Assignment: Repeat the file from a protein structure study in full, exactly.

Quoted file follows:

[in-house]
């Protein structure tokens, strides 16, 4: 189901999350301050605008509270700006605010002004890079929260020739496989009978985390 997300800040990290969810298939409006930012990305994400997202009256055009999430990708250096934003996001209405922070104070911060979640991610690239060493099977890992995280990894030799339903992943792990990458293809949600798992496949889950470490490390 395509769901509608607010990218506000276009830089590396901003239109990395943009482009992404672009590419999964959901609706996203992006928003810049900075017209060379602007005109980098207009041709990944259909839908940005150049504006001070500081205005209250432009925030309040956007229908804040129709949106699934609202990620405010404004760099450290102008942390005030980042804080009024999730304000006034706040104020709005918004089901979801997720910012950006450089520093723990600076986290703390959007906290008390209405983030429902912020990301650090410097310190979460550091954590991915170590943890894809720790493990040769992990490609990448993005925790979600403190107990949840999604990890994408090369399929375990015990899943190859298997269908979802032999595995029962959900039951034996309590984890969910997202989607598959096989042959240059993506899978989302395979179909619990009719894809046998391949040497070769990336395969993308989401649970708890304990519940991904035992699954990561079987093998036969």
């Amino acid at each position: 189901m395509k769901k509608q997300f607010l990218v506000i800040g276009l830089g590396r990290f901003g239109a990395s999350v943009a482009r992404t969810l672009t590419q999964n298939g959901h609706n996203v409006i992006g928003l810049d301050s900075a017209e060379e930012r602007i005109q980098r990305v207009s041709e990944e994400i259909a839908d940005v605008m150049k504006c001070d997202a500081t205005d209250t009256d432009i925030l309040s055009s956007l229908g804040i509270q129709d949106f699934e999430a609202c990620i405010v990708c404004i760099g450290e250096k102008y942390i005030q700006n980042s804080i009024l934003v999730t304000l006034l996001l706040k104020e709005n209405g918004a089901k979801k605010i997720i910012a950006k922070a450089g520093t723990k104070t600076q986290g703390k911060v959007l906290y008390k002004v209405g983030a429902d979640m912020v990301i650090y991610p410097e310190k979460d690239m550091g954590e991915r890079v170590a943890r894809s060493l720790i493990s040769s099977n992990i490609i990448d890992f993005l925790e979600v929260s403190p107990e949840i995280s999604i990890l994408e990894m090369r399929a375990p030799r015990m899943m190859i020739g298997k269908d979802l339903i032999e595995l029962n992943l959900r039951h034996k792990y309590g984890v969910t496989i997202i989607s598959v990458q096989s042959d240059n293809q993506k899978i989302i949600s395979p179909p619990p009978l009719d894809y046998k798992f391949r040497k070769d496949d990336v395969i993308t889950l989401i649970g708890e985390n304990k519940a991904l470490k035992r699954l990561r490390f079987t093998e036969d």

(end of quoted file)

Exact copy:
[in-house]
């Protein structure tokens, strides 16, 4: 189901999350301050605008509270700006605010002004890079929260020739496989009978985390 997300800040990290969810298939409006930012990305994400997202009256055009999430990708250096934003996001209405922070104070911060979640991610690239060493099977890992995280990894030799339903992943792990990458293809949600798992496949889950470490490390 395509769901509608607010990218506000276009830089590396901003239109990395943009482009992404672009590419999964959901609706996203992006928003810049900075017209060379602007005109980098207009041709990944259909839908940005150049504006001070500081205005209250432009925030309040956007229908804040129709949106699934609202990620405010404004760099450290102008942390005030980042804080009024999730304000006034706040104020709005918004089901979801997720910012950006450089520093723990600076986290703390959007906290008390209405983030429902912020990301650090410097310190979460550091954590991915170590943890894809720790493990040769992990490609990448993005925790979600403190107990949840999604990890994408090369399929375990015990899943190859298997269908979802032999595995029962959900039951034996309590984890969910997202989607598959096989042959240059993506899978989302395979179909619990009719894809046998391949040497070769990336395969993308989401649970708890304990519940991904035992699954990561079987093998036969």
């Amino acid at each position: 189901m395509k769901k509608q997300f607010l990218v506000i800040g276009l830089g590396r990290f901003g239109a990395s999350v943009a482009r992404t969810l672009t590419q999964n298939g959901h609706n996203v409006i992006g928003l810049d301050s900075a017209e060379e930012r602007i005109q980098r990305v207009s041709e990944e994400i259909a839908d940005v605008m150049k504006c001070d997202a500081t205005d209250t009256d432009i925030l309040s055009s956007l229908g804040i509270q129709d949106f699934e999430a609202c990620i405010v990708c404004i760099g450290e250096k102008y942390i005030q700006n980042s804080i009024l934003v999730t304000l006034l996001l706040k104020e709005n209405g918004a089901k979801k605010i997720i910012a950006k922070a450089g520093t723990k104070t600076q986290g703390k911060v959007l906290y008390k002004v209405g983030a429902d979640m912020v990301i650090y991610p410097e310190k979460d690239m550091g954590e991915r890079v170590a943890r894809s060493l720790i493990s040769s099977n992990i490609i990448d890992f993005l925790e979600v929260s403190p107990e949840i995280s999604i990890l994408e990894m090369r399929a375990p030799r015990m899943m190859i020739g298997k269908d979802l339903i032999e595995l029962n992943l959900r039951h034996k792990y309590g984890v969910t496989i997202i989607s598959v990458q096989s042959d240059n293809q993506k899978i989302i949600s395979p179909p619990p009978l009719d894809y046998k798992f391949r040497k070769d496949d990336v395969i993308t889950l989401i649970g708890e985390n304990k519940a991904l470490k035992r699954l990561r490390f079987t093998e036969d």